Spotlight: Sustainable Travel Writers The Ecophiles
Shona Sanzgiri / March 30, 2016
Our names are Namrata B. and Mitali M., and we are the co-founders of the eco-travel site Ecophiles. We’re travel writers and love sharing inspiring travel ideas based in nature, culture, food and adventure.
Our work specializes in coming up with fabulous ideas for eco-friendly travel. We also work with other travel bloggers and conservationists who are passionate about the environment and wildlife and want to help make a difference in how others perceive green travel.
We use Flipboard because it brings the best of all that’s happening around the world. We are also very fond of quirky stories like “A Robotic Home That Knows When You’re Hungover.” Makes for a cheerful start to a morning!
The purpose of our work is to spread the word about a better way to travel. We attract readers with quirky travel stories, and keep them coming back with serious environmental and conservation pieces. We also get loads of contributors sharing local knowledge—one brilliant find was a contributor on Instagram who shared photos of the Tarot Garden in Tuscany.
Our approach to work is different because we don’t revel in gloom-and-doom stories, but actually offer positive travel inspiration and tips to discover all that is wonderful and surreal in a responsible way. We also invest a lot of time and energy in collaborations, which has helped us create a terrific, organic support system.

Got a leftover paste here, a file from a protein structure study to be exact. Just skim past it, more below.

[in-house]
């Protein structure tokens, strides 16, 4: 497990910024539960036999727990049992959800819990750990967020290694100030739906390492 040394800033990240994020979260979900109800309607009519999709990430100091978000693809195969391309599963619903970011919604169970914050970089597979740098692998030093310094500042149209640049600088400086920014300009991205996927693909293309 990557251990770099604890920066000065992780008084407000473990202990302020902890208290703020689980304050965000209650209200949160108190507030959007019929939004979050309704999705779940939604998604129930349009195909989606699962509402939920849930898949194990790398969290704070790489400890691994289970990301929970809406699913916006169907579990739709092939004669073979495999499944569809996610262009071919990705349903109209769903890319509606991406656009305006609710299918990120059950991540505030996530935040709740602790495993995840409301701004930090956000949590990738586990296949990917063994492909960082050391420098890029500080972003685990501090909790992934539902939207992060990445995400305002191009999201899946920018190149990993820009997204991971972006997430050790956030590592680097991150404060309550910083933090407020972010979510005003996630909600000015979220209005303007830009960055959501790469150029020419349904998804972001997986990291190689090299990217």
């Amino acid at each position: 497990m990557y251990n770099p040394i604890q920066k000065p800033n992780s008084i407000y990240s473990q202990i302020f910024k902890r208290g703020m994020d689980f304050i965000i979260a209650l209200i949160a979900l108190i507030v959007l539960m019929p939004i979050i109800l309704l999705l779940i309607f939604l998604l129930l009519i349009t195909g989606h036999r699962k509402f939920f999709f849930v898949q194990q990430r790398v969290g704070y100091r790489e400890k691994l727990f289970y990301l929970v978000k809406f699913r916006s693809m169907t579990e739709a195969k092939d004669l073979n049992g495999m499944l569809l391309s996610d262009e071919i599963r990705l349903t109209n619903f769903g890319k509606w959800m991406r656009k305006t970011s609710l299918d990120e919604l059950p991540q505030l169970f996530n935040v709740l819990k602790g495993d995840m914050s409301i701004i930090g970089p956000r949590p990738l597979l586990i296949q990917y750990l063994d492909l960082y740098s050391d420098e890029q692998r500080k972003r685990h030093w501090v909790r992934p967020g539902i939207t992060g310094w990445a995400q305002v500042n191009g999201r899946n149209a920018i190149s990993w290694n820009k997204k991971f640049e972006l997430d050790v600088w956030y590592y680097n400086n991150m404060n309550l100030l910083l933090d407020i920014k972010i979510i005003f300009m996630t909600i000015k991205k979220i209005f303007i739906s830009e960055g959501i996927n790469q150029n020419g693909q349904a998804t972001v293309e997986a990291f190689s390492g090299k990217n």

The best article we read all week was “Pigeons Wearing Tiny Backpacks Are Tweeting About London’s Air Pollution.” What a fab idea!
Someone we admire from a different discipline is sculptor/ conservationist Jason DeCaires Taylor, who created the world’s first underwater museum in the Atlantic. We’ve featured his repertoire of gorgeous works on Ecophiles.
A unique productivity tip of ours is work to your strengths. For us, that means divvying up tech, SEO, marketing, content, creative calls to Mitali, and schmoozing, working with contributors and collaborators, social media and content to Namrata.
An effective trick we use is the Pomodoro Technique—work for 25 minutes, take a five minute break. Each 25-minute work period is called a “pomodoro” (Italian for “tomato”). Frequent breaks keep your mind refreshed, and we are all for any technique that rewards us with little breaks!
One issue that needs more attention is the question of how ecotourism helps conservation, which has never been a focus of mainstream discussion. This is a critical time for conservation and a change in the way we travel is imminent. We recently featured safaris as a way to help conservation in Africa. For things to turn, it’s critical for our tourism money to outweigh poaching and trophy hunting.
If we could offer one piece of advice to our younger selves, it would be life is less about planning for the future, and more about traveling in the present.